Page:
President Donald Trump's executive order suspending entry to the U.S. by people from six Muslim-majority nations could reduce the number of doctors in areas with high percentages of Trump supporters, according to researchers at Harvard Medical School and MIT.
Swaths of Appalachia and the Rust Belt could be disproportionately affected, the researchers who analyzed data about physicians in the United States found.
As many as several hundred doctors from the six countries affected by Trump's new executive order will not be able to begin medical residencies this year unless waivers are granted, Atul Grover, executive vice president of The Association of American Medical Colleges, told NBC News. The AAMC is still calculating the precise number of doctors directly affected by the latest ban and is expected to release a breakdown of specific numbers within the week.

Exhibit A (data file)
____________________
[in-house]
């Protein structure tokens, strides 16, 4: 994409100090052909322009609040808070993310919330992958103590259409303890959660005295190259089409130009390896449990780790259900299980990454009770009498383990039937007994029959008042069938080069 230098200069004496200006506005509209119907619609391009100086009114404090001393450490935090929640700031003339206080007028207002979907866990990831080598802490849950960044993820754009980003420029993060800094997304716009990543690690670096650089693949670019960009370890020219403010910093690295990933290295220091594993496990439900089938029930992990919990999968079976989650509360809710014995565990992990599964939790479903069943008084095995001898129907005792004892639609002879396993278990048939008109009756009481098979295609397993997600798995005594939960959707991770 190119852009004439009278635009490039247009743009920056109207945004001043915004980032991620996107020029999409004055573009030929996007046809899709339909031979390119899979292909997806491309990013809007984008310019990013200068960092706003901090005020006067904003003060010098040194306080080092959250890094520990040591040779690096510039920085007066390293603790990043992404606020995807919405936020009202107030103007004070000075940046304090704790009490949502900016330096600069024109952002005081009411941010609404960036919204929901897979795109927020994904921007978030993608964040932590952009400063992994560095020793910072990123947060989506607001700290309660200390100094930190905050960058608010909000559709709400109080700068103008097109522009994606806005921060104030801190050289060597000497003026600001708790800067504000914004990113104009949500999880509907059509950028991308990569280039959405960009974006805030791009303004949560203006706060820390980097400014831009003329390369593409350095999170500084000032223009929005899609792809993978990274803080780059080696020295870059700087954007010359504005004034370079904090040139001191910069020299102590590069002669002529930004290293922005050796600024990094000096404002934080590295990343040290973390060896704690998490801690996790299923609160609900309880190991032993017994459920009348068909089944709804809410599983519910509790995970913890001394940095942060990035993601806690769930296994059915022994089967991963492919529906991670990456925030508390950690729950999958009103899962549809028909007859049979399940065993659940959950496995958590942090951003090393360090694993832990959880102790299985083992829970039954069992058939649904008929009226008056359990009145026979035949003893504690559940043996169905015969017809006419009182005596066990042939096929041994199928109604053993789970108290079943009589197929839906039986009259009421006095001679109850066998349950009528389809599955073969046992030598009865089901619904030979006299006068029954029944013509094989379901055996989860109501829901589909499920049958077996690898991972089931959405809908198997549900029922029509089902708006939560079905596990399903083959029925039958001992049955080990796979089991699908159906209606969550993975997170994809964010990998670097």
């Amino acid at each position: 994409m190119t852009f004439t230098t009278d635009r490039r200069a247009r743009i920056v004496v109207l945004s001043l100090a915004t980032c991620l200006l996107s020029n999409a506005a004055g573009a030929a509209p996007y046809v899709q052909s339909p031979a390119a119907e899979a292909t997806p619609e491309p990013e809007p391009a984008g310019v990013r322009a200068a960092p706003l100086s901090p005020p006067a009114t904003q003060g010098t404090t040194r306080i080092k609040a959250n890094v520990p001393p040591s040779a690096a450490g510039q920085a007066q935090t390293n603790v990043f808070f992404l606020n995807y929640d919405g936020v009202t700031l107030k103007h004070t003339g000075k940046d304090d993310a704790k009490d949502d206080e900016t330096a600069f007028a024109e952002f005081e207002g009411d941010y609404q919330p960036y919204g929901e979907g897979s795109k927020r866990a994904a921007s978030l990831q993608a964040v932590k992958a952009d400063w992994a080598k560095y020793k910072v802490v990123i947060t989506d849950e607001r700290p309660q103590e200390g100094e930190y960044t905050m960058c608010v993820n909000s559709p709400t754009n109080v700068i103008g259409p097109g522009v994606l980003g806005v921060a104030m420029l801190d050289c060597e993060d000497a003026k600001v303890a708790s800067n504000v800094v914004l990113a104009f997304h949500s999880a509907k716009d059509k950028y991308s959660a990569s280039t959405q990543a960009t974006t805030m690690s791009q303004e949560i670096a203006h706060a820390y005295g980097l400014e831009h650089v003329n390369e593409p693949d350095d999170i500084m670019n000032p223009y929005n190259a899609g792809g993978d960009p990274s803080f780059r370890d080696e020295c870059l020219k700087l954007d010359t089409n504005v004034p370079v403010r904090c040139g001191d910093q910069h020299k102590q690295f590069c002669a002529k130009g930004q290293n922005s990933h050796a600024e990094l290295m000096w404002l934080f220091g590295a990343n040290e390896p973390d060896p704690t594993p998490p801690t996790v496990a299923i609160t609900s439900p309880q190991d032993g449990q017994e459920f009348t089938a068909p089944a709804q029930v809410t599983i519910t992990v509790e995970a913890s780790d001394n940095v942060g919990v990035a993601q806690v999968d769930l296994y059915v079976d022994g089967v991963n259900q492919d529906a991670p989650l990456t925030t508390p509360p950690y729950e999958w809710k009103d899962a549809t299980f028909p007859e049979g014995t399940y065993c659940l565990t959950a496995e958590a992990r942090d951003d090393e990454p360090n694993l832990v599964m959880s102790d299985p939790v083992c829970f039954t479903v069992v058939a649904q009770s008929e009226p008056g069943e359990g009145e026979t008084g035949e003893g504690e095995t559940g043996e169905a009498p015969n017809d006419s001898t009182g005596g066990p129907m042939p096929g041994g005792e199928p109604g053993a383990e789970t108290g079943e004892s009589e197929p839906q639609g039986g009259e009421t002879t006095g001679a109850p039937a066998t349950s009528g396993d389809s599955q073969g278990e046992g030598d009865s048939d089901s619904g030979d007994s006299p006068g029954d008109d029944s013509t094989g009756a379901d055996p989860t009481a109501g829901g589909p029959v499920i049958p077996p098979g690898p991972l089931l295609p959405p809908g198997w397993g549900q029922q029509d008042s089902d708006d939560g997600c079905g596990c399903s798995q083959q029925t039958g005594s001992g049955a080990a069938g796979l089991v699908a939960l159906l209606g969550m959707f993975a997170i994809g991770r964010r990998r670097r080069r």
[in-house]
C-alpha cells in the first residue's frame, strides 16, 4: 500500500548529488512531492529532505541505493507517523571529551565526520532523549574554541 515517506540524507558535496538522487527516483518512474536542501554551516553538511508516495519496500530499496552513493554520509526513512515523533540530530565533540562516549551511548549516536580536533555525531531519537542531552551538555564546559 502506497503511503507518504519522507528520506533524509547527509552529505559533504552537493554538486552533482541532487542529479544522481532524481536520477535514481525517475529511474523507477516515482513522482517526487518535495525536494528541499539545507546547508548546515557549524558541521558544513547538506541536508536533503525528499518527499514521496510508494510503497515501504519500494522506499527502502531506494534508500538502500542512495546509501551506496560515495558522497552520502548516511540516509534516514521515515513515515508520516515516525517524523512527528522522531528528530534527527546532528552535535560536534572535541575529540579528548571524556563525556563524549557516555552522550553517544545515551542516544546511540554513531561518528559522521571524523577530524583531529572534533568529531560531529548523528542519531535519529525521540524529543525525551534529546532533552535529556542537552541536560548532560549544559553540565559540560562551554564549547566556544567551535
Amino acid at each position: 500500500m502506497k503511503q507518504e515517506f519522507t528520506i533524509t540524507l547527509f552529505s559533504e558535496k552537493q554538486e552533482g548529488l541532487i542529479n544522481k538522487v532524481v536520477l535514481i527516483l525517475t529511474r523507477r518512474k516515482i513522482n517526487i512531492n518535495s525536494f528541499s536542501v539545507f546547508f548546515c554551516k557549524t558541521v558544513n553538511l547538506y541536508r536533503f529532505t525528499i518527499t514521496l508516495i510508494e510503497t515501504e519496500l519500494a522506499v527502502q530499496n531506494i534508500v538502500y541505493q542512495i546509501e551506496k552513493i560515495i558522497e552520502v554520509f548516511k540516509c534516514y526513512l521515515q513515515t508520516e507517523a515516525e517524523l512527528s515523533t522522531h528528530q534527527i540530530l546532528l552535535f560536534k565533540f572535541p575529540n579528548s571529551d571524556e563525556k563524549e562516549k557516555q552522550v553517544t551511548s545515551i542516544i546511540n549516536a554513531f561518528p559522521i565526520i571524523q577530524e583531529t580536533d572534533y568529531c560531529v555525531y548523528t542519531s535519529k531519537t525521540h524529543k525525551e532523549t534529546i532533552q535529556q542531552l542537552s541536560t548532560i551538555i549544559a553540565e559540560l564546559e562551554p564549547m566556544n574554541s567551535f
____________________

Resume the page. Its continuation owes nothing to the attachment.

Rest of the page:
Residency programs are a pathway for foreign-born doctors to become physicians in the U.S. and have played a critical role in preventing doctor shortages in rural and low-income areas.
The new research from economists and medical professionals at Harvard and MIT found that doctors from the countries affected by Trump's latest immigration-related executive order — Iran, Somalia, Sudan, Yemen, Syria and Libya — have tended to cluster in states like Indiana, Michigan, Ohio, Pennsylvania and West Virginia. Residents of working class areas in those states tend to have higher incidences of health problems like obesity, diabetes, and alcoholism and also tended to give Trump big boosts of support in the election, according to The Economist.
As the below maps show, doctors from the six affected countries have tended to serve these areas.